The presidential candidates, amid their hand-wringing and frank inaccuracies about military spending, are largely avoiding placing the blame on Congress — when they’re not avoiding the subject altogether. But Ernst fielded half a dozen questions on the funding fight and its impact on facilities like the arsenal.
“That’s where Rock Island Arsenal comes into play,” Ernst said during her visit. “They make sure that the items they’re pushing out are protecting and serving our soldiers, our airmen, our Marines, as they’re out protecting our national security interests. So we have to watch this as we move forward and make sure as it involves sequestration that we are not downsizing our capabilities.”
Ernst said Congress should avoid those automatic, across-the-board cuts but acknowledged the unlikelihood. “It is absolutely necessary that we come to some sort of agreement, but what that final agreement will look like, I can’t say,” she said.
Sen. Jack Reed, D-R.I., who sits on both the Senate Armed Services Committee and the Appropriations Subcommittee on Defense, told Defense One last week, “I think as we get closer to Sept. 30, it looks like we’re gonna need a CR.”
“The military services need to know four years from now, five years from now, as much as you can, what’ll be there — and to go just year to year, as every commander has told us…we can’t operate that way,” Reed said.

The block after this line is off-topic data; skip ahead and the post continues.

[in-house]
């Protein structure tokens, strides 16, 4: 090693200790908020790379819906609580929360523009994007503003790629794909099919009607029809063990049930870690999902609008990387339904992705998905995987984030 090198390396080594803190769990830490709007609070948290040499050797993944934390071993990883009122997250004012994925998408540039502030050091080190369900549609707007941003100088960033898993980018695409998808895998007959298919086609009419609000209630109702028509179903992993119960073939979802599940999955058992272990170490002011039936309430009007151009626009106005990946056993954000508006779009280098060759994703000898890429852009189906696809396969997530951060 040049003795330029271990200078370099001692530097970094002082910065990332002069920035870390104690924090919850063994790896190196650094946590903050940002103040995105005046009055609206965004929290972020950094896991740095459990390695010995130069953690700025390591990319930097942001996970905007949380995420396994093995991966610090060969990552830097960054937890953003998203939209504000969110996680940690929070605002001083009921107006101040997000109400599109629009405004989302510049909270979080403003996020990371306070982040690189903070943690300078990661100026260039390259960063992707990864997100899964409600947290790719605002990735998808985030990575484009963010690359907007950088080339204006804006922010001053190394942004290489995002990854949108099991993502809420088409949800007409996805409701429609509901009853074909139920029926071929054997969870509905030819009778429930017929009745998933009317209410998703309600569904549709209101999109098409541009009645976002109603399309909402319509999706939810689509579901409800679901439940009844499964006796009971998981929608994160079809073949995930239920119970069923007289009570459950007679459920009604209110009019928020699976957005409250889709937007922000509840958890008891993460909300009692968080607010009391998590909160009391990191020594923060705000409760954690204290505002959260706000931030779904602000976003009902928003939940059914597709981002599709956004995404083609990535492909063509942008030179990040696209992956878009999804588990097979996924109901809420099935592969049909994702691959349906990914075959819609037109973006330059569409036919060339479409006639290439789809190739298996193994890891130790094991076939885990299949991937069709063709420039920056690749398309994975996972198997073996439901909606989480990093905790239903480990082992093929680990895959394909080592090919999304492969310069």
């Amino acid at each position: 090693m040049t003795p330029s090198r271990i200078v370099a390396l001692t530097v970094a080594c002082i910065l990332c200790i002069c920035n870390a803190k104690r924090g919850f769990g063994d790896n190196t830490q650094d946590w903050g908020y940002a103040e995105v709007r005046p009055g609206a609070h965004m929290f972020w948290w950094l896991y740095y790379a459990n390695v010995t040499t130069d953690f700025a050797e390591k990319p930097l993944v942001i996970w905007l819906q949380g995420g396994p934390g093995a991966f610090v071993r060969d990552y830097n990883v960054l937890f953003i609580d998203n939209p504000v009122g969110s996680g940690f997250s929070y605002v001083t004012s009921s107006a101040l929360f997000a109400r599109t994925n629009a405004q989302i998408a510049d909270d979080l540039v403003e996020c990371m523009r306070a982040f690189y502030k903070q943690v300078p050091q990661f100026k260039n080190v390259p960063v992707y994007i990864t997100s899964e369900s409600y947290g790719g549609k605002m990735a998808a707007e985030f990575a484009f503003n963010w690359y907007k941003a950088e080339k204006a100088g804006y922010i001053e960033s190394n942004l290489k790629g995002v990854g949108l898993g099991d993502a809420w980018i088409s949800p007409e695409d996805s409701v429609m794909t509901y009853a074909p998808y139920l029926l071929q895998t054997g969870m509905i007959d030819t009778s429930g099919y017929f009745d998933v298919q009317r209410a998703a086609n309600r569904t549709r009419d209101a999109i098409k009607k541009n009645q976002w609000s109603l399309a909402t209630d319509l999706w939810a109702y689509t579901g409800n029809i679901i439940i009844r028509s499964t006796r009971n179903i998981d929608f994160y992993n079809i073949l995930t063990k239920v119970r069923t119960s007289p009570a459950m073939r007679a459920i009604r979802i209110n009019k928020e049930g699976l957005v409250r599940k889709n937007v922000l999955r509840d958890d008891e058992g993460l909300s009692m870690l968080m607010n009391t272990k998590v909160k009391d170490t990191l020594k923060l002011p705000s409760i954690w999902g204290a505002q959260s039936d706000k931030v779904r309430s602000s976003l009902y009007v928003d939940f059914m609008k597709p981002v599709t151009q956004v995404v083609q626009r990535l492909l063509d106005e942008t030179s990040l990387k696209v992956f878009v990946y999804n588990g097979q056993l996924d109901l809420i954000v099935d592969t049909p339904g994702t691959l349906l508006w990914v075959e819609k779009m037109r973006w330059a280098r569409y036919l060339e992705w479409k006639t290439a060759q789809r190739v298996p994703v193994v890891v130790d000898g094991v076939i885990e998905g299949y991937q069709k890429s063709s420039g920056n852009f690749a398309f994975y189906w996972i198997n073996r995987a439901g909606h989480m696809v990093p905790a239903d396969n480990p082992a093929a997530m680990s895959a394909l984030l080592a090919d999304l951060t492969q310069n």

“It’s always a concern,” said Arsenal spokesman Rhys Fullerlove. “We don’t know what sequestration’s going to be — we just know it’s this ominous thing out there.”
Meanwhile, on the campaign trail, Republican and Democratic presidential candidates alike promise to “rebuild the military” while neglecting to say how they’ll do it. The GOP field in particular has slammed President Barack Obama for “decimating the military.” But Obama administration officials consistently have asked for more money for the Defense Department than former President George W. Bush did at the height of the wars in Iraq and Afghanistan. Military leaders have asked Congress to help curb their costs as those wars drawdown. Yet candidates hailing from Congress — such as Sen. Marco Rubio, R-Fla., have voted against deals seeking a solution to the caps.
Ohio Gov. John Kasich, who argues he fought waste in defense spending for decades as a congressman, may be the only candidate to suggest that closing excess military installations — the process called base realignment and closure, or BRAC — is a good thing. “It’s always an issue of parochialism,” he said, “I actually think the concern about base closings, or BRAC, makes everybody more efficient, keeps everybody on their toes.”